NEW DELHI/MOSCOW The purchase of Indian refiner Essar Oil by a consortium led by Russian oil company Rosneft has been delayed by a few weeks, the two sides said on Friday, because some Indian lenders to Essar have yet to sign off on the deal.
The $12.9 billion deal, in which Rosneft is set to take a 49 percent stake in Essar to pursue its global expansion, was expected to close by the end of this month.
Russia's second-biggest bank VTB, which is involved in financing the deal, has said that 19 more days would be needed to settle all the payments.
"The closure of the deal is delayed by a few weeks due to the pending approvals from the Indian banks. Both parties are still committed to close this deal as soon as the few remaining approvals from the banks are obtained," the bank said in emailed comments to Reuters.
The deal, the largest foreign acquisition of an Indian company, would give Rosneft a foothold in the growing Indian market. It already operates in a number of regions, including Europe and Latin America.
A 49 percent share will be split between commodities trader Trafigura and Russian investor United Capital Partners (UCP).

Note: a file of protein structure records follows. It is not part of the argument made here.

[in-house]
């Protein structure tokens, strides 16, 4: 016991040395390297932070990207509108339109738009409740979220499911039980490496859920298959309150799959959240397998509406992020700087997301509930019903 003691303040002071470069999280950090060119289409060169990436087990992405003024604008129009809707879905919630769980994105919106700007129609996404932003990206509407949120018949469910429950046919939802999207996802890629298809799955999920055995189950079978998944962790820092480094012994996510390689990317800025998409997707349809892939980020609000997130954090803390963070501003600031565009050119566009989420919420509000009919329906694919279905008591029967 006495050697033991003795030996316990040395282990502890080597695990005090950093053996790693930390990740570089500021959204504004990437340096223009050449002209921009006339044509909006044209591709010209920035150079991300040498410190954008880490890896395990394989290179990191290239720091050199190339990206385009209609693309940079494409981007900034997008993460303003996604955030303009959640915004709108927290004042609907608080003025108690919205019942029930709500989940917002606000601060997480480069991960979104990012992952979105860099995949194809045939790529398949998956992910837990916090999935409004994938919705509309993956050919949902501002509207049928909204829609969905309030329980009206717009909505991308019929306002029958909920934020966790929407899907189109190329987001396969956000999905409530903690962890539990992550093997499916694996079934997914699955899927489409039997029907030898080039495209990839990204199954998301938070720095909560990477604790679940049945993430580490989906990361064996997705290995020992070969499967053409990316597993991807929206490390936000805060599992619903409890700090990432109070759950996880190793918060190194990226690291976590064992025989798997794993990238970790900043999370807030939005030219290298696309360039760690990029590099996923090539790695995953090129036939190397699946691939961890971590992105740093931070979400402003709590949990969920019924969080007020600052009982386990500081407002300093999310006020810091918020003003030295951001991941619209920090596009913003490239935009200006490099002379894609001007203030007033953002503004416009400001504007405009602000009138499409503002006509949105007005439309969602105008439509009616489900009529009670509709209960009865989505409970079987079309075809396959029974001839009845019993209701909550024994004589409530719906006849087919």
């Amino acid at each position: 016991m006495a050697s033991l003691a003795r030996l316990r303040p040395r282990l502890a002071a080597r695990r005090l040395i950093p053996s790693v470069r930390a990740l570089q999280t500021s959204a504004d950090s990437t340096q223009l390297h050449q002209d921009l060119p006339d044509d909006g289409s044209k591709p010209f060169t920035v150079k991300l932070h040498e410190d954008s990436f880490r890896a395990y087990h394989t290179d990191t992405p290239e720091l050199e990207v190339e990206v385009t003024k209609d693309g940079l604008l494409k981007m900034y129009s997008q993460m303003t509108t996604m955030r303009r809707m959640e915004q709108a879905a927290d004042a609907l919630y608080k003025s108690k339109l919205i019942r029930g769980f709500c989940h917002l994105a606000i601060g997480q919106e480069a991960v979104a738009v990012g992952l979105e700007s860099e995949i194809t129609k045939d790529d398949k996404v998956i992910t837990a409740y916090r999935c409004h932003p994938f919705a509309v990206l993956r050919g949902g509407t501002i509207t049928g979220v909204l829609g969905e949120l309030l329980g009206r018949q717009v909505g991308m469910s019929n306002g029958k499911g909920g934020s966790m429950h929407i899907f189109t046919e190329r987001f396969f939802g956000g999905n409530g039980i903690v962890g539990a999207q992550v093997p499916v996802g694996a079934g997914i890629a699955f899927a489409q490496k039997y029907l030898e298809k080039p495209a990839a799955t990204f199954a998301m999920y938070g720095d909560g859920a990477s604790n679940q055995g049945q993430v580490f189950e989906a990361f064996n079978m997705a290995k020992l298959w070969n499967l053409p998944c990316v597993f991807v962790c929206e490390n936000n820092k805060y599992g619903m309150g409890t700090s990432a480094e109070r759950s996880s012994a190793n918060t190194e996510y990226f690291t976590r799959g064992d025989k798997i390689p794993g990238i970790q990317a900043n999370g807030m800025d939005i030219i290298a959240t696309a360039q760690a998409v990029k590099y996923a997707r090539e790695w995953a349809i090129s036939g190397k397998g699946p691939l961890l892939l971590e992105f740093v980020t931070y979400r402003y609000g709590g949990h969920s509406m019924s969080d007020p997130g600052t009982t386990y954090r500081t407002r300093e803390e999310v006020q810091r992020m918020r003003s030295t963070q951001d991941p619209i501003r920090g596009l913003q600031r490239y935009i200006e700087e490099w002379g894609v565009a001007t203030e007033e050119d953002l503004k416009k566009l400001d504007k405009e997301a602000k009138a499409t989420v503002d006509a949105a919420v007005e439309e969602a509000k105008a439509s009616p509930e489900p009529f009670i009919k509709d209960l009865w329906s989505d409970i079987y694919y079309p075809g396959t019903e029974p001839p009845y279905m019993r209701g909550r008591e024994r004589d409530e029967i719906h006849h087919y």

The billionaire Ruia brothers would retain a 2 percent stake.
"The closing was postponed into April because the buyers were dealing with 28 Indian banks that had credit lines with Essar Oil," a source close to the transaction said.
The source added that separate debt of holding company Essar Global was also affecting negotiations indirectly as some banks were lenders to both Essar Global and Essar Oil.
Essar Oil operates a 400,000 barrel-a-day refinery in Vadinar on India's west coast and sells fuels through its 2,470 filling stations across the country.
"The parties are working toward obtaining the requisite approvals to complete the transaction," Essar said on Friday.
The Economic Times reported last week that one of Essar's creditors, India's LIC, had demanded dues from Essar to give its clearance to the deal.
(Reporting by Nidhi Verma in New Delhi, Katya Golubkova and Vladimir Soldatkin in Moscow; Julia Payne in London; Editing by Andrew Osborn and Elaine Hardcastle)